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Iron flow battery firm ESS Inc to build 50MW/500MWh system for LEAG in Germany


Iron-saltwater flow battery company ESS Inc looks set to deploy by far its largest project to-date, a 50MW/500MWh system at a renewables hub from German energy firm LEAG, with potential for more.

The NYSE-listed firm is partnering with LEAG on a new renewables hub located at the site of the Boxberg Power Plant, a 2.5GW lignite-burning facility.

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A ten-hour duration system using ESS Inc’s (full name ESS Tech Inc) iron and saltwater electrolyte long-duration energy storage (LDES) technology will be commissioned at the site in 2027. The firm offers durations generally of 6-12 hours.

The system is expected to become a standardised building block in LEAG’s plan to deploy 2-3GWh of energy storage as part of the transformation of its legacy power plants. The process will also involve the deployment of 7-14GW of renewable energy generation and 2GW of green hydrogen production, although the announcement did not say how much was planned for the Boxberg site specifically.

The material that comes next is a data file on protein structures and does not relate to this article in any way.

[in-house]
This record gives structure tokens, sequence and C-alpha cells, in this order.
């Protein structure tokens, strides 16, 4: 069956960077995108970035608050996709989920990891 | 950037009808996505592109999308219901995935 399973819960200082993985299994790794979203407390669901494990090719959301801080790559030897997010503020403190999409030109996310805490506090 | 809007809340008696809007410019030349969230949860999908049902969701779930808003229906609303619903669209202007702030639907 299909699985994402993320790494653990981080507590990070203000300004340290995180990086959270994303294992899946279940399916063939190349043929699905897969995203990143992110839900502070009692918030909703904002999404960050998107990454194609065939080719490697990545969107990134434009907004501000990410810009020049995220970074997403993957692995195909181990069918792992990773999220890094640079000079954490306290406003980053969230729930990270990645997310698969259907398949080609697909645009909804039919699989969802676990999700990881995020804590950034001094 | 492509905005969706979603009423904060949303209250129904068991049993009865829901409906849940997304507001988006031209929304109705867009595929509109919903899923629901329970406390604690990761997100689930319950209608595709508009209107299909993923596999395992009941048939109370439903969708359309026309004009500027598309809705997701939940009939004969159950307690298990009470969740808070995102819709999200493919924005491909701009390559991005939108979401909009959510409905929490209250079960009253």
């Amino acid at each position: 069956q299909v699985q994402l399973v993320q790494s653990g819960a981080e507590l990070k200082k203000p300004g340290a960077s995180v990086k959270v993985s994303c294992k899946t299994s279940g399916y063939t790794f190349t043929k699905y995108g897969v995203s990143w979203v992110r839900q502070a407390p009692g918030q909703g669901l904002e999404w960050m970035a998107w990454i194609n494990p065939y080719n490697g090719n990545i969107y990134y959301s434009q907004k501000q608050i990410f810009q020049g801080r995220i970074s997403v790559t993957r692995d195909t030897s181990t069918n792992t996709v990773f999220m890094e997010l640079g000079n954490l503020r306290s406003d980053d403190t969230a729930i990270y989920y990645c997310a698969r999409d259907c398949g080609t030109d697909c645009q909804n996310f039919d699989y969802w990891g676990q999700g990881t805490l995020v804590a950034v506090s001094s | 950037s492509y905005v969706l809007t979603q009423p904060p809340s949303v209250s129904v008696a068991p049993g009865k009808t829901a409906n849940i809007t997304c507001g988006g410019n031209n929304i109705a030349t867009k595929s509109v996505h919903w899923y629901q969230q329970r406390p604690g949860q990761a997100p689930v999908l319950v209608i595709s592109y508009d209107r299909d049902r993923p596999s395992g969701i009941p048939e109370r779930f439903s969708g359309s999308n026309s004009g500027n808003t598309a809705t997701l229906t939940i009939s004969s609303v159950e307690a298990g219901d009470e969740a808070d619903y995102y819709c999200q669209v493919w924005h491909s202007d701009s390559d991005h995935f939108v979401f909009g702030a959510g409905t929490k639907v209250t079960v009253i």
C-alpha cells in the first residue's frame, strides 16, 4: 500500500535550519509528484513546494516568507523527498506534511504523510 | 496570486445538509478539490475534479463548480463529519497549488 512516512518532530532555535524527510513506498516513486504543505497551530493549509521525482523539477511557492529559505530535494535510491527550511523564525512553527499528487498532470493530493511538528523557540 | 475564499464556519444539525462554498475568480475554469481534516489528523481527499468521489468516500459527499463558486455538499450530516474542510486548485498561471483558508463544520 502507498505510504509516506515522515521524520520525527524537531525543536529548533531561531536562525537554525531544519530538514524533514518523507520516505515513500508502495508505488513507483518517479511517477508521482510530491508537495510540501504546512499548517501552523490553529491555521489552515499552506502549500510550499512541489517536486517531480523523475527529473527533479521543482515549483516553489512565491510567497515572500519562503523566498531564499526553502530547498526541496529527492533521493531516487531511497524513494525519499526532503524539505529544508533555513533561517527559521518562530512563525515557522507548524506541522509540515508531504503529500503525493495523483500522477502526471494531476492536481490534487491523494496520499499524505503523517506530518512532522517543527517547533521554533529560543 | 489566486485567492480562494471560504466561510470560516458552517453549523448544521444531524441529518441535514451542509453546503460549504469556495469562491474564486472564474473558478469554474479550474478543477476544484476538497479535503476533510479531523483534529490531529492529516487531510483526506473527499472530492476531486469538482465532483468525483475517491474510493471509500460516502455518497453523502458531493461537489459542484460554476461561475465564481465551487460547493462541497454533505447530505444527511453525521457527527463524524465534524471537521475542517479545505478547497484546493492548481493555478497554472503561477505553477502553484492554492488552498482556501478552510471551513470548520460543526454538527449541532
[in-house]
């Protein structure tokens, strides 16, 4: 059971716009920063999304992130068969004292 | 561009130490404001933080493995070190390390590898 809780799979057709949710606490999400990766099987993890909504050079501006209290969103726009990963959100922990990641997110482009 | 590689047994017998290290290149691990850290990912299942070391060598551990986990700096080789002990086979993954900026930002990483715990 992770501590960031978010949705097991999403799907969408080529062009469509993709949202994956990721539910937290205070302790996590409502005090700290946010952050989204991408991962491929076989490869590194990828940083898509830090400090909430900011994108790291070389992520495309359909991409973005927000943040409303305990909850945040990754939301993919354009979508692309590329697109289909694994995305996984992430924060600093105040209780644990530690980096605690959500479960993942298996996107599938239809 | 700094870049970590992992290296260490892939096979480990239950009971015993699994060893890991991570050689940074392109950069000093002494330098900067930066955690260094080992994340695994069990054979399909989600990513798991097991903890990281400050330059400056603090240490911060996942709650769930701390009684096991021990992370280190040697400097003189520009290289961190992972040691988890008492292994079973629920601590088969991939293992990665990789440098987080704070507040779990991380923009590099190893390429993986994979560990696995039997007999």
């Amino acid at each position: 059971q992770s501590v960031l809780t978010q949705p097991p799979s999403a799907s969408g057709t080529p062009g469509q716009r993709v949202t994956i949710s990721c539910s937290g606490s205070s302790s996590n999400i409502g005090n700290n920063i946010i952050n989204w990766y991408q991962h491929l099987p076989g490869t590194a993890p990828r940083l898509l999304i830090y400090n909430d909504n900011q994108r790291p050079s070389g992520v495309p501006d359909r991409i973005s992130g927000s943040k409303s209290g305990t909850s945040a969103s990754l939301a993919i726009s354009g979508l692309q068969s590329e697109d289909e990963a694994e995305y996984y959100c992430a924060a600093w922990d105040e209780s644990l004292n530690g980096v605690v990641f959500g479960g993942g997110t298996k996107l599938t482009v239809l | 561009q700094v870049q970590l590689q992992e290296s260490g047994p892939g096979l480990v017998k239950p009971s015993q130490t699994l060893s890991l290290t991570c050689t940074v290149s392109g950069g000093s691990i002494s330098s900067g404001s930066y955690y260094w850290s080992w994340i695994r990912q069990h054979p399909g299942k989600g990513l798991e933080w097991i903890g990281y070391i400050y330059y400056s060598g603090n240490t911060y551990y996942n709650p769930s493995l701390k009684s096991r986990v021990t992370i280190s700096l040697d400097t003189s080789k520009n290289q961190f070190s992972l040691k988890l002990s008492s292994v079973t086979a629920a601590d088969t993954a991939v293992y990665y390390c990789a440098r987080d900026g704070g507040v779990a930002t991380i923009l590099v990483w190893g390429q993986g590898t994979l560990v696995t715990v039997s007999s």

The project still requires definitive agreements and normal financial close which are anticipated to conclude in the third quarter of this year. LEAG and partners plan to invest €200 million with further support anticipated from additional investors and stakeholders, the announcement, made at Ees Europe today, added.

LEAG and ESS Inc have also joined the Energy Resilience Leadership Group (ERLG), an initiative led by Bill Gates-founded Breakthrough Energy and Siemens Energy, founded at the 2023 Munich Security Conference to enhance Europe’s energy resilience by bringing clean energy tech to scale. LEAG and ESS Inc’s project is one of those that the ERLG is working to accelerate.

“A key requirement for our transformation into Germany’s Green Powerhouse is the deployment of cost-effective Long-Duration Energy Storage. We are energised to demonstrate the value of iron flow battery technology at scale,” said Thorsten Kramer, CEO of LEAG.

“The Energy Resilience Leadership Group and Breakthrough Energy have provided an ideal framework to drive rapid technology development and deployment to meet emissions goals as soon as possible.”

Eric Dresselhuys, CEO of ESS, added: “The deployment of renewables and long-duration energy storage will not only deliver reliable, clean energy to effectively replace the baseload power currently provided by coal, it will deliver economic opportunity and a cleaner environment for Germany.”

If it goes ahead it will be by far the company’s largest deployment to-date. It is fairly early on in its path to large-scale commercialisation, with just under US$1 million in revenue last year and recent projects in the kWh range. It finished 2022 with a production capacity of 800MWh.

LEAG until recently had the largest battery energy storage system (BESS) operational in Germany, the 66MW Big Battery Lausitz.

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